Historical Details

Hat Creek Dateline: 1880/01/15

Courtesy of The Lusk Herald, 11/30/-0001

Unusual weather encountered
by Ed Cook, Contributing Writer

The Cheyenne to Black Hills coaches have continued to run on schedule, however they have experienced some very unusual weather recently. The down coach to Cheyenne a few days ago faced one of the worst winds on record in the Cheyenne area. The "Breeze" blew at 62 miles per hour and filled the air with dust and small pebbles.

It blew down chimneys, tore away wooden awnings, felled fences, and sent large dry goods boxes scurrying along the streets in Cheyenne.

A few days before Christmas, the Deadwood coach experienced a Chinook that raised the temperature 47 degrees in only two hours. The snow and ice that had been crunching beneath the iron tires of the coach a five degrees below zero was suddenly turned to splashing slush by the warm winds in the vicinity of Lead City.

In Cheyenne, 1879 was ushered out and the new year welcomed in with "a little random shooting on the streets and some more not so random." But it was reported that no particular harm was done. The celebrations were not nearly as festive as last year.

On New Year's Day Governor and Mrs. Hoyt, as well as "Mrs. General Merritt at Fort Russell" entertained guests at home.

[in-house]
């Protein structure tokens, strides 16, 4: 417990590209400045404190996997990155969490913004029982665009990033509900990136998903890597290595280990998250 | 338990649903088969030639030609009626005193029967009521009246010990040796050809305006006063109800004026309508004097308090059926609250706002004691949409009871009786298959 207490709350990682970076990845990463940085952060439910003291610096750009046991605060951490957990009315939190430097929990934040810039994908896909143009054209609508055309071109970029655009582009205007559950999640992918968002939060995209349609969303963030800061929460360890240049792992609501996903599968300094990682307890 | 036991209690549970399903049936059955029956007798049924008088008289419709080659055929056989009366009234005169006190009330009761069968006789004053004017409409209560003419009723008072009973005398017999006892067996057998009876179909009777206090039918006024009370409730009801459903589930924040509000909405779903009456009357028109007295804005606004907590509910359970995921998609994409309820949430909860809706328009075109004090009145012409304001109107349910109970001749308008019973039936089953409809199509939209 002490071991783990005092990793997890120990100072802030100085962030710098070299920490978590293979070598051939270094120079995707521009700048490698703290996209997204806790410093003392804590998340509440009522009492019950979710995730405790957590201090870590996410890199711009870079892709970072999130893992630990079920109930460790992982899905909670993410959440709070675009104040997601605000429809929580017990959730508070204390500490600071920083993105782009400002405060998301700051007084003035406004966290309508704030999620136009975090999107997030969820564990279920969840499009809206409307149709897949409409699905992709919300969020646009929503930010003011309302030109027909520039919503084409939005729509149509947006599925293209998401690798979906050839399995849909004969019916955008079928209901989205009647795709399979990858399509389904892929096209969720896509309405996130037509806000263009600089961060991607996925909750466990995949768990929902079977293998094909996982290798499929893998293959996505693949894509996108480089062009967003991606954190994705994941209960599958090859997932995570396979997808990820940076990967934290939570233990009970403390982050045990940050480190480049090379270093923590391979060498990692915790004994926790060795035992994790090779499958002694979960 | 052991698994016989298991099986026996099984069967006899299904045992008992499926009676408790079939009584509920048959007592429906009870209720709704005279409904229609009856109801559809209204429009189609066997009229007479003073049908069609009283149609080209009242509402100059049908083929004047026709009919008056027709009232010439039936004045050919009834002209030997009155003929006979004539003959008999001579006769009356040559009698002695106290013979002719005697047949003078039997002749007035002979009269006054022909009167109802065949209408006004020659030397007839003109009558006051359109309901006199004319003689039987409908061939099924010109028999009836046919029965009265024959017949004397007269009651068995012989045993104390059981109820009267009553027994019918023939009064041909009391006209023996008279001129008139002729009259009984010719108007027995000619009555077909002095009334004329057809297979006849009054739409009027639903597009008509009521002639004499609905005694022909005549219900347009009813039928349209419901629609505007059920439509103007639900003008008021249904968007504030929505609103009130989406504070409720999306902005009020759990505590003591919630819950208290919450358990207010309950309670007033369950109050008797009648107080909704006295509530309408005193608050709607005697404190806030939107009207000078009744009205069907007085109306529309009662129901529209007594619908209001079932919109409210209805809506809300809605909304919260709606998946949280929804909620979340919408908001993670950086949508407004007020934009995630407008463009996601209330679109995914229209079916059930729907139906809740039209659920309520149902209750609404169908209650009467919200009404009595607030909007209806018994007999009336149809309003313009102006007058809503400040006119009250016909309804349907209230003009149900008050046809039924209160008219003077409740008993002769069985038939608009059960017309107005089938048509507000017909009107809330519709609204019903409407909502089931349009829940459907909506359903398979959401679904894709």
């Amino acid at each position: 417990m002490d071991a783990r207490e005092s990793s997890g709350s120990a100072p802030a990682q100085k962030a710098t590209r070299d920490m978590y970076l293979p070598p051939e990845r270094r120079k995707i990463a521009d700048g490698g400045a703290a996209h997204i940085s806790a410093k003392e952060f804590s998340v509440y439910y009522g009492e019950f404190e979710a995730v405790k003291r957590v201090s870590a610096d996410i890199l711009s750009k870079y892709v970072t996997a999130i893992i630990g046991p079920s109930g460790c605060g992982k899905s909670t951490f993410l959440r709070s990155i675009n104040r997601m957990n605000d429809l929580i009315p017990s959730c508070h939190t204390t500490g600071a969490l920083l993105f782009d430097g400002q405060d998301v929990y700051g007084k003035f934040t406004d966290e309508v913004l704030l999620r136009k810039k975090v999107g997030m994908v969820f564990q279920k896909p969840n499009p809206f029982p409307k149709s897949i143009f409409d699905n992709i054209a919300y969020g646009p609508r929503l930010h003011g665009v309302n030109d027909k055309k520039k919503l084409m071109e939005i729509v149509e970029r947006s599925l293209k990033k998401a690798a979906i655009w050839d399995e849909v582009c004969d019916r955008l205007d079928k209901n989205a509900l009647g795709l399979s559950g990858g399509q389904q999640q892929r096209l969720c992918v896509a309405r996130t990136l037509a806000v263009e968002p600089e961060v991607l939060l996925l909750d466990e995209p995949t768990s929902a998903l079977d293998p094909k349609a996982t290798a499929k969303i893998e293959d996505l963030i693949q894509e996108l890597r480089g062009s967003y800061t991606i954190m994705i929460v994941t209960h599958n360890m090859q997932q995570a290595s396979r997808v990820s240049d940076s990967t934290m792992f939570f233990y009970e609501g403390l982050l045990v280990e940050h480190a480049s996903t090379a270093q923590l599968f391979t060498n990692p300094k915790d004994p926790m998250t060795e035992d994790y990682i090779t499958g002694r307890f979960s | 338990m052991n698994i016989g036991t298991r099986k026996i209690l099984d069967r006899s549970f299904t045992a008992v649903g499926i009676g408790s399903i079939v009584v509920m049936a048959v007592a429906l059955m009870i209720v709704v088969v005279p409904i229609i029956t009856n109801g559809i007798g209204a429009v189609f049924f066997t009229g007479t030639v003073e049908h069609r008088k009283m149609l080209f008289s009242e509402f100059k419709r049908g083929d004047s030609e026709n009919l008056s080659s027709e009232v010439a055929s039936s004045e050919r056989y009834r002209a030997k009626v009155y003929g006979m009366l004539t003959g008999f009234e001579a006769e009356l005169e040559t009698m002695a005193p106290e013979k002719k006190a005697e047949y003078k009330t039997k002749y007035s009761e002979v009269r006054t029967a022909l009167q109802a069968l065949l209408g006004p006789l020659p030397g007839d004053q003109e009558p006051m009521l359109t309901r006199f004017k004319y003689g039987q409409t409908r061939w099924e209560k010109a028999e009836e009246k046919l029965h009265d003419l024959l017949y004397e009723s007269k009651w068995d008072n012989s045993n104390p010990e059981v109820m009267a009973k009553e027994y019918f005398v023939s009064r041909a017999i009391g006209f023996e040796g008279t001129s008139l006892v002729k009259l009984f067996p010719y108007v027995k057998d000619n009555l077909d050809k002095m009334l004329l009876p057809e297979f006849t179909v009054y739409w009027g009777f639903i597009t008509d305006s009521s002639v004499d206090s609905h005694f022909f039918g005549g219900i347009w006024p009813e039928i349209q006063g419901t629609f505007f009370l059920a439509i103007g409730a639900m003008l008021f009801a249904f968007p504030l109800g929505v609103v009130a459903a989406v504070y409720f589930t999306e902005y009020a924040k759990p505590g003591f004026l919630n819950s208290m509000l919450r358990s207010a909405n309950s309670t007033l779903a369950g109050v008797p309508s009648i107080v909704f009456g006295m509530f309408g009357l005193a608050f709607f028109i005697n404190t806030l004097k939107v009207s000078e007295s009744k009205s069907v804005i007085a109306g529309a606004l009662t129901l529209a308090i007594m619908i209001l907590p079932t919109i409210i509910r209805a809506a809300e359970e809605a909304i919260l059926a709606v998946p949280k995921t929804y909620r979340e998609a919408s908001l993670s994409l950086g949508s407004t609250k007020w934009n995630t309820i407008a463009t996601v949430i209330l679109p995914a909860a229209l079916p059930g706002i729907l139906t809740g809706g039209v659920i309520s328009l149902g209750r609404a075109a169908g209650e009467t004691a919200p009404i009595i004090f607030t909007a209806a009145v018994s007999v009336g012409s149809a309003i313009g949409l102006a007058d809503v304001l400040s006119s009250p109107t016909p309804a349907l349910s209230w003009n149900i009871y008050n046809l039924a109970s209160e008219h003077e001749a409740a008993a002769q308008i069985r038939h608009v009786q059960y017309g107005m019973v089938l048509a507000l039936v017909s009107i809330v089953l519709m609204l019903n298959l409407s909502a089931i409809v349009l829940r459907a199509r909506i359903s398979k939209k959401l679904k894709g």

Charles E. Partridge, telegraph operator at Hat Creek Station, shared the following information from the annual report of the Cheyenne and Black Hills Telegraph Line: There were 17500 paid messages and 900,000 words of press dispatches transmitted over the wires from Deadwood last year. This line connects with the Western Union line at Fort Laramie.

Within the last year O.J. Salisbury (brother of Monroe Salisbury) and Jack Gilmer, part-owner of the Cheyenne to Black Hills Stage Line, have invested heavily in mines in the Hills. Salisbury has been elected president of the First National Bank of Deadwood.

He is also a substantial stockholder in the First National Bank of Lead. Salisbury is an excellent banker, the type that "directs" with firm decisions and close scrutiny of the affairs at hand.

A little over a decade ago Monroe Salisbury and Jack Gilmer started as partners in the stage business in Utah. They are now one of the most powerful corporations in the west. Gilmer, Salisbury & Co. (owners of the Cheyenne to Black Hills Stage Line) now have more than 5,00 miles of daily stage lines in operation. They use between 6,000 and 7,000 horses to pull these coaches.

Their monthly payroll is said to be large enough to come pretty near running the Unites States' government, under John Adams' administrations.

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